For a study, researchers sought to research the progression and metastasis of lung cancer; they used in-vitro cell models. These models—which are often 2D cell cultures—are not accurate representations of the intricacy of cancer and the interactions between cells in reality. An appealing alternative to chemotherapy or radiation therapy for the management of lung cancer is immune therapy. They created a 3D model of lung cancer using layers of immunological, bronchial epithelial, fibroblastic, epithelial, and lung adenocarcinoma cells cultured in matrigel.

Evaluation of the genes increased in the 3D culture led to the production of an antibody against a particular overexpressed protein. It assessed how well the generated antibody affected gene expression and cell indicators. The use of flow cytometry was used to analyze the expression of cell markers. Immune cells that had been stimulated and grown ex vivo against an immunogenic epitope of the protein-target were used to make the antibody. Utilizing gene and flow cytometry analyses, antibody efficiency was estimated.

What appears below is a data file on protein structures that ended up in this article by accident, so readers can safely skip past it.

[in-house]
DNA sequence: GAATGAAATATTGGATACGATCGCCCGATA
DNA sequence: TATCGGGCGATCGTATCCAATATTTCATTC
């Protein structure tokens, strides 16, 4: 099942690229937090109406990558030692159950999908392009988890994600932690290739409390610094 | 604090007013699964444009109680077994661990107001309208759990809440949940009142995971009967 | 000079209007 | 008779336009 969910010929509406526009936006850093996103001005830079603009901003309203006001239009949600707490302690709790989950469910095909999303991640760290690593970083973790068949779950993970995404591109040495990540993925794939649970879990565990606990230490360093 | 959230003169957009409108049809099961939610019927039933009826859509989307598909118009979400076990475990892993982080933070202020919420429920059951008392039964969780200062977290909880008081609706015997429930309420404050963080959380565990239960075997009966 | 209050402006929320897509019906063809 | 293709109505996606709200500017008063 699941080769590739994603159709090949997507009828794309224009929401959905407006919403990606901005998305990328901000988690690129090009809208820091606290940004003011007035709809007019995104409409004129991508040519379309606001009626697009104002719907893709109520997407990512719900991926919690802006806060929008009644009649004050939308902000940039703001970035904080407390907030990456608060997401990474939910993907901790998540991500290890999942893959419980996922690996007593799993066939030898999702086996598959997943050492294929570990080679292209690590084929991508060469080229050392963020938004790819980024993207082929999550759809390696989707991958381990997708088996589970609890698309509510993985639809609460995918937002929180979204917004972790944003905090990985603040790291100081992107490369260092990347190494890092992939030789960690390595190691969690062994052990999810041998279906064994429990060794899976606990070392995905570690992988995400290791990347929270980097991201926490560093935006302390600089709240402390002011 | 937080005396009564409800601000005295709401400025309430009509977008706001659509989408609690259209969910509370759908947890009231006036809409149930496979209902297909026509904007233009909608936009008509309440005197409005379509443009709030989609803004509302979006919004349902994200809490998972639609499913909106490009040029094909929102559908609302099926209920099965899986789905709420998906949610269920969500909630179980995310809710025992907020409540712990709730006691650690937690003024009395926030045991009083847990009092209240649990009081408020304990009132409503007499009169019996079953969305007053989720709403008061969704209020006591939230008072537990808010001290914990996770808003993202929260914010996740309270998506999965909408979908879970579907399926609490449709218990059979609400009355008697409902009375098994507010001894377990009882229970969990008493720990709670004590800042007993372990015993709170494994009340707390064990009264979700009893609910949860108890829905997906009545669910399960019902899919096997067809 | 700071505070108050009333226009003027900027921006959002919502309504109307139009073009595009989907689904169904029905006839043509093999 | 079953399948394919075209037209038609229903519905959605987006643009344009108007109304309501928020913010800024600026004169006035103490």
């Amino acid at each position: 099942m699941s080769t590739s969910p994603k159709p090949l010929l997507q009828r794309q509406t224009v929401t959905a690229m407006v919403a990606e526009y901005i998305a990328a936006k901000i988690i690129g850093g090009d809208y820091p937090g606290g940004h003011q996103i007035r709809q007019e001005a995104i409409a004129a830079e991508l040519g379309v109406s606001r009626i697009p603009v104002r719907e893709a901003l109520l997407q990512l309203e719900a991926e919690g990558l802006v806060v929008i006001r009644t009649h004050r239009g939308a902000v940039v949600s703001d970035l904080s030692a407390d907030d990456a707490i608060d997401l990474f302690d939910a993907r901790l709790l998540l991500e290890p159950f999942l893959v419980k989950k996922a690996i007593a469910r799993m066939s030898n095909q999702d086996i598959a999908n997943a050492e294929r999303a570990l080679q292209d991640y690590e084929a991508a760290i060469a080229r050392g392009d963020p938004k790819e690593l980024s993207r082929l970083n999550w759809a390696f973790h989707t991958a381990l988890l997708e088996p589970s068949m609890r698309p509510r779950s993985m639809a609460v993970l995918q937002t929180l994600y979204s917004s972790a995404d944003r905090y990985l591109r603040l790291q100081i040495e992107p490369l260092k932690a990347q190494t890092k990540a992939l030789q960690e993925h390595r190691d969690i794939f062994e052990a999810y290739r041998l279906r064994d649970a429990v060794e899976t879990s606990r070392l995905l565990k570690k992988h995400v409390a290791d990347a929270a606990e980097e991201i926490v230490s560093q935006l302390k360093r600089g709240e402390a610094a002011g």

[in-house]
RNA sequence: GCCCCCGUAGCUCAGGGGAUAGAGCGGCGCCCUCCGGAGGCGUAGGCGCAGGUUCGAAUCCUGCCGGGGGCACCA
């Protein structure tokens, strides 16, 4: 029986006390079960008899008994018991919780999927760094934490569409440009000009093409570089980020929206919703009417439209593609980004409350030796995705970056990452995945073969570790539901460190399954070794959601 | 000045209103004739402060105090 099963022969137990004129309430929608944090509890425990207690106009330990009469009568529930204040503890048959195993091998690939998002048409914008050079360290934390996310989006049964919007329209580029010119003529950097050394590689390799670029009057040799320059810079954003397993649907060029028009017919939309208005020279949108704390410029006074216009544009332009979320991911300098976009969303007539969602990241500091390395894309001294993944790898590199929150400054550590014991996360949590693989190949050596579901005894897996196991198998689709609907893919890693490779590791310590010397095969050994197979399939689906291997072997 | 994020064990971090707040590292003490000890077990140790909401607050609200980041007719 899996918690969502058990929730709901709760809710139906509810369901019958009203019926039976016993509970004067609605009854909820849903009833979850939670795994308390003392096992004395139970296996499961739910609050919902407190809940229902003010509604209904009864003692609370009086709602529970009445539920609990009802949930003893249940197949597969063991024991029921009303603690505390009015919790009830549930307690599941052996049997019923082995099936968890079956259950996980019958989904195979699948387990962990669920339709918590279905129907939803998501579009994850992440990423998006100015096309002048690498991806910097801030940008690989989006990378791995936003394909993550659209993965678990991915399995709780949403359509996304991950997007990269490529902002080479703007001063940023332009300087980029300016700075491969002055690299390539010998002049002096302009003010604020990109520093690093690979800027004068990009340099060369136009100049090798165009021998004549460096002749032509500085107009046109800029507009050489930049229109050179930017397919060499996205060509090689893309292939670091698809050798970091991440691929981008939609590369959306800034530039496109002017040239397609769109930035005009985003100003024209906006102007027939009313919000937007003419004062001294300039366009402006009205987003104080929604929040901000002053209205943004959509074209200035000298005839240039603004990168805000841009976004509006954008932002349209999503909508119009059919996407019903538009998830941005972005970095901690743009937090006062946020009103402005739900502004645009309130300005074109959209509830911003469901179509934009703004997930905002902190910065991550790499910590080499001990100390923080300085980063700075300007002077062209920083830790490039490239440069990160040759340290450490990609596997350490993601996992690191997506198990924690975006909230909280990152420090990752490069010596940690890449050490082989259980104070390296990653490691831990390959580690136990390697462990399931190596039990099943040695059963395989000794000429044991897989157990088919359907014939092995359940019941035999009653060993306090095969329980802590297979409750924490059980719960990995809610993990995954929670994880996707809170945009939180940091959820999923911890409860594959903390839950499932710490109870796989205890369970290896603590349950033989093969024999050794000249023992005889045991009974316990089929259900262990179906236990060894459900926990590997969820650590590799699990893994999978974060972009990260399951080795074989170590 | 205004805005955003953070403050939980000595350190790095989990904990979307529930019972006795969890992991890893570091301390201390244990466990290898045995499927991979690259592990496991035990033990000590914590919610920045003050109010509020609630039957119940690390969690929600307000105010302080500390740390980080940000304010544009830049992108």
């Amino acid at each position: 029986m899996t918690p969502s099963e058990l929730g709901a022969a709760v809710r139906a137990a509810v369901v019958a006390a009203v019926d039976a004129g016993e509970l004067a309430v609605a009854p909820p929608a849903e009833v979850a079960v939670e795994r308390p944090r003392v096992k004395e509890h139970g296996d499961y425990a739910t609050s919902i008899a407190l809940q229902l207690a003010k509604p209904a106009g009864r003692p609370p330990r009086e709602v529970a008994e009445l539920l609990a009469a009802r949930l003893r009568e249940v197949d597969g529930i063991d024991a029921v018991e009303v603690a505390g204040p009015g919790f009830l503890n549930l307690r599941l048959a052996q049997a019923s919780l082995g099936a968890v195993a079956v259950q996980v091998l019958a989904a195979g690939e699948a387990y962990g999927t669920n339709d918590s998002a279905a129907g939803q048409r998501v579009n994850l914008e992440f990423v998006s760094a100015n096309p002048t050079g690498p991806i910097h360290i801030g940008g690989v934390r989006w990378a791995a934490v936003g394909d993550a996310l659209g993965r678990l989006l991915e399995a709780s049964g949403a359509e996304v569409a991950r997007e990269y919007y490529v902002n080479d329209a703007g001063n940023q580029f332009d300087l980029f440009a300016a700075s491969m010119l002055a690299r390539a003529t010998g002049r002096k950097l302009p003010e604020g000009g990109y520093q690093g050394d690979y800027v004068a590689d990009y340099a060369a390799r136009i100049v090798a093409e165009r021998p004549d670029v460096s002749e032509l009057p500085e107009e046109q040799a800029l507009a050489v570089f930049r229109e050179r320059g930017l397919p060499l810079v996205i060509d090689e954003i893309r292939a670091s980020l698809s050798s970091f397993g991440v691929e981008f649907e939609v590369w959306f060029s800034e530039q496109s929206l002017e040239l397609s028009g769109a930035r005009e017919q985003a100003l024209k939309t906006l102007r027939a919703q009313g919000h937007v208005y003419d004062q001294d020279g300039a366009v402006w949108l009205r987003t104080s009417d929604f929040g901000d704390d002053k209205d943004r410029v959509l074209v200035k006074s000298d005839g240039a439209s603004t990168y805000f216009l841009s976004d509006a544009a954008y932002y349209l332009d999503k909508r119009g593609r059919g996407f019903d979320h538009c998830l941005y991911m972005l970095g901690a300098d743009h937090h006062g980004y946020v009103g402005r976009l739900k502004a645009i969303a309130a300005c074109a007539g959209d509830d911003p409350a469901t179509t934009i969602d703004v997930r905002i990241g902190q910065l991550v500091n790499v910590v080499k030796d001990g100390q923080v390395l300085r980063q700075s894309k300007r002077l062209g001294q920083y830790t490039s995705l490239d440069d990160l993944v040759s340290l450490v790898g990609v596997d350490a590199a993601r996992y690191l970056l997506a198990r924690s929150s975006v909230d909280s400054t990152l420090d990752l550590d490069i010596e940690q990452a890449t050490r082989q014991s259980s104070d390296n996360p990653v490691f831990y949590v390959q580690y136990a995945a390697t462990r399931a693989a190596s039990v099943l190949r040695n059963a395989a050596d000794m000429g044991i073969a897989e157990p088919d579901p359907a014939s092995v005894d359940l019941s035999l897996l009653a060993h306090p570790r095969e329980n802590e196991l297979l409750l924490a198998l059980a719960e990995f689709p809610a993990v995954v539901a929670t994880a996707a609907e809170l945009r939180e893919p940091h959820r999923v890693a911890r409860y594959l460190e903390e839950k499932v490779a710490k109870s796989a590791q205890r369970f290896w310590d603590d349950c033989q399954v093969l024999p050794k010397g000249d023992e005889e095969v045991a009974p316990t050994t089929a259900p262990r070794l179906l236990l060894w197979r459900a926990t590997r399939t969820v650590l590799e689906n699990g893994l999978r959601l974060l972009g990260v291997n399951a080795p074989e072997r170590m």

Genetic investigation revealed several overexpressed genes; BMPR2 was one of them, and it was chosen as the antibody target. Epcam, an overexpressed marker in lung cancer, and Notch were shown to be expressed more often in lung cancer models (promotes tumor initiation). Analysis of the immune cell population alone revealed higher expression of CD25 (activated T and B cells), CD80/86 (APC), CD206 (macrophages), and CTLA4 (down-regulation of the immune system). Anti-BMPR2 antibody incubation of the lung model resulted in reduced cell growth, enhanced immunological marker expression (CD206), and decreased expression of cancer-progression-related genes (CD44, FOS, NRAS, ARAF).

A 3D cell culture model for lung cancer had been created by investigators. They have discovered a possible immunotherapy target and created an antibody against the particular target. It was discovered that the addition of an anti-BMPR2 antibody raised the expression of genes involved in immune activation and lowered the expression of genes involved in tumor growth in our lung cancer model. The antibody had the potential to be a cutting-edge therapeutic antibody for the treatment of lung cancer.

Reference: annalsofoncology.org/article/S0923-7534(22)01895-6/fulltext